As protests fade, Nigerians left to cope with fuel hike
LAGOS (AFP) - Lukman Ayodeji makes his living pumping air into tyres next to a tattered shack in a bustling Lagos market -- and now he's worried he'll end up flat broke.
His pump runs on a small generator, and a litre of fuel is some 50 percent more expensive than it was on December 31 thanks to a partial scrapping of fuel subsidies, which many see as their only benefit from the nation's oil wealth.
Ayodeji tried to compensate by charging 50 naira ($0.30, 0.22 euros) per fill up, a 20-percent price increase, but that strategy has not enjoyed overwhelming success.
"The business is not moving properly," said the 40-year-old, explaining that customers continually haggle for lower prices. "People are paying but they are dragging a bit."
A nationwide strike and protests that brought tens of thousands into the streets in Nigeria over fuel prices last month have begun to fade into memory after a compromise by President Goodluck Jonathan and a military crackdown.
But Nigerians are now left coping with petrol prices that, despite the president's compromise, remain far higher -- and activist groups are vowing to hold the government to account over promises to spend the subsidy money wisely.
Nigeria, Africa's largest oil producer and most populous nation, remains a country where most of the 160 million population live on less than $2 per day and where there is widespread frustration at the deeply rooted corruption.
Even with his struggles, Ayodeji has had better luck than others in Lagos' Oshodi market, where Ola Ebiola sells, among other drinks, cold satchels of water to fellow traders.
She powers her fridge with a generator, and that means keeping the water cold is costlier now, prompting Ebiola to flirt with a price hike: she tried charging $0.06 instead of $0.03.
"People are complaining!" bellowed the 40-year-old, adding that she often backs down.
Jonathan cancelled the fuel subsidy without warning on January 1, saying the programme was riddled with corruption and that $8 billion a year in savings could be better spent on sorely-needed public investment.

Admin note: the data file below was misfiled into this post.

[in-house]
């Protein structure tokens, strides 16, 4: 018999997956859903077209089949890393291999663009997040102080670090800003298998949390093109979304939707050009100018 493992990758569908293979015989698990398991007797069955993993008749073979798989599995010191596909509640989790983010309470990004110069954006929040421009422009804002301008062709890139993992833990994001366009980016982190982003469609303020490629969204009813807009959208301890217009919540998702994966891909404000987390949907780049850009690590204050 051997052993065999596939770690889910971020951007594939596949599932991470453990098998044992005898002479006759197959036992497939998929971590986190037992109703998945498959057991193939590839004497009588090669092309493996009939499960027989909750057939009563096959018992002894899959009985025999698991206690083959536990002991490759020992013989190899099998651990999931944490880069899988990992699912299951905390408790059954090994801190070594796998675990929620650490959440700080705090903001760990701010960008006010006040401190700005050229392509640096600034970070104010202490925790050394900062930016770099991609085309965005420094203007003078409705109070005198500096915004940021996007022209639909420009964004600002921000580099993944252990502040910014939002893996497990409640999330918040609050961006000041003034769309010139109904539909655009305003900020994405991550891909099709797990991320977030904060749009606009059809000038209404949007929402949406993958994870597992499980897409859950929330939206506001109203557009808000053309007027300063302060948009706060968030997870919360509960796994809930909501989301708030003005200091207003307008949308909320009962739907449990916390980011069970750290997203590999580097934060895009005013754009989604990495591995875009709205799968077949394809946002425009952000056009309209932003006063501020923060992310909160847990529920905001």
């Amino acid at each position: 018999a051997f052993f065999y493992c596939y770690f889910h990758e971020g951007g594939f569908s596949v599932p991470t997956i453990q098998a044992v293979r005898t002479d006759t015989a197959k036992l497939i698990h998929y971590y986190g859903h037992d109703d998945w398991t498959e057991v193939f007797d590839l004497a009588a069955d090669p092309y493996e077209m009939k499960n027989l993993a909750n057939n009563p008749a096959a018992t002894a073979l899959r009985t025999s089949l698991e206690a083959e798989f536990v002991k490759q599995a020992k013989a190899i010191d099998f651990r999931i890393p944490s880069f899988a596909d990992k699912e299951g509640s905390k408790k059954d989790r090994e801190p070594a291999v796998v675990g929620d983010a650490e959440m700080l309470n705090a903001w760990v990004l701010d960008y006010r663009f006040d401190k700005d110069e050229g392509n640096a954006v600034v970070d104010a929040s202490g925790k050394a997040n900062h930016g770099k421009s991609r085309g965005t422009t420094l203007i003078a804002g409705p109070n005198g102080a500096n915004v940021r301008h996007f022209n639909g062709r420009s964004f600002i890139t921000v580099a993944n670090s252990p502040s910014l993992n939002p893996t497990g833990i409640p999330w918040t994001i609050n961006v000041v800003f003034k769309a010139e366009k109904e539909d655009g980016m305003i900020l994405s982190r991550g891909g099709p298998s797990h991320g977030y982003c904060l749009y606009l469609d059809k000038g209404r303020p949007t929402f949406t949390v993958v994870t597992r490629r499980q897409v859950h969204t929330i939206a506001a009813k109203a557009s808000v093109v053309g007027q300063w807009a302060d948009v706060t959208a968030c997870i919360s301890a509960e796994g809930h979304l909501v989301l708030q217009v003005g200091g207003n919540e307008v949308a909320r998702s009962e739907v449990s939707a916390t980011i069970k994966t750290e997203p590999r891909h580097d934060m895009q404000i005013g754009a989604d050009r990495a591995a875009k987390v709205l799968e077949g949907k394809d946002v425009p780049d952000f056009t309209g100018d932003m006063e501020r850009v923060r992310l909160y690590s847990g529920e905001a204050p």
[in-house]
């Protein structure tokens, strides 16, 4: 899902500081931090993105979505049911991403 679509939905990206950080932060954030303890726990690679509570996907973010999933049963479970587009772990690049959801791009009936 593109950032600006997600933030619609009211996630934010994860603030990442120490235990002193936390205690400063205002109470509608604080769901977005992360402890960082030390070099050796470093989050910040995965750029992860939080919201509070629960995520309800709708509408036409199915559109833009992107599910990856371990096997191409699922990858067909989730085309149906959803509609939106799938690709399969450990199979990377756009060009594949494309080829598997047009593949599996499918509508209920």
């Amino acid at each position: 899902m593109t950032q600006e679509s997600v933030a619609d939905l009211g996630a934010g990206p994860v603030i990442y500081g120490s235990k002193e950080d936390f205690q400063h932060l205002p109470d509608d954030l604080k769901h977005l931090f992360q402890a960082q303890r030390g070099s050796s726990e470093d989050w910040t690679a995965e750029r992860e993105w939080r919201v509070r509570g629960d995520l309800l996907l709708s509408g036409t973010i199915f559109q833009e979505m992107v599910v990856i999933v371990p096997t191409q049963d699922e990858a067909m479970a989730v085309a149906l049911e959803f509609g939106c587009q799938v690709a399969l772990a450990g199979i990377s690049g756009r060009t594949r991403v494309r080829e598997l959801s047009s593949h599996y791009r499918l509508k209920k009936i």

Fuel prices doubled overnight and many Nigerians swiftly fought back. Tens of thousands poured onto the streets to protest and the country was paralysed by a week-long nationwide general strike.
Jonathan partly capitulated, agreeing to a compromise price of 97 naira, or $0.60 per litre, 20 cents more expensive than the fully subsidised price, but less painful than the $0.87 charged immediately after the programme was annulled.
But the nascent protest movement appears to have deflated, even as the new petrol price starts to bite.
Some say the current situation can't hold and that the country will again erupt amid rises in the cost of living and doubts that the government will spend its savings as promised.
"There is no way an average worker can sustain itself at 97 naira," said Abiodun Aremu, secretary general of the Joint Action Front, which partly organised the January protests.
"So the prospect of a massive uprising is there."
Cyberactivists and others say they are determined to track post-subsidy savings in a bid to make the government accountable.
"Money 'saved' on fuel subsidy removal as of Feb 1st: N58.94 billion (approx $368 million)," reads a banner headline on the Enough is Enough Nigeria Coalition website, a group that also helped mobilise the January strikes.
Research coordinator Jide Aluko told AFP the group doesn't necessarily oppose ending the subsidy, a move that many saw as well-intentioned given the programme's evident inefficiencies.
"What we are saying is, 'OK, now that the fuel subsidies are partially gone, you have a certain amount to spend on those things that you promised,'" Aluko said. "So we want to know...how much are you spending on those things?"
The campaign has spawned a series of Twitter accounts under the umbrella #OccupyNigeria and offshoots such as #CutGovernmentWaste.
The Twitter feeds feature often satirical commentary on the government's ongoing probe into the subsidy programme and barbs at signs of extravagant government waste.
Both activists said their groups would press on with efforts to mobilise further protests to either reduce the price of fuel or curb corruption, but few in the Lagos market were optimistic.
"The price won't go down," said Ayodeji.
"We have to just manage it," he added, a sentiment shared by many in the market.
And his expectations for how government should spend the savings are relatively modest.
"When they give us light, water, everything will be OK."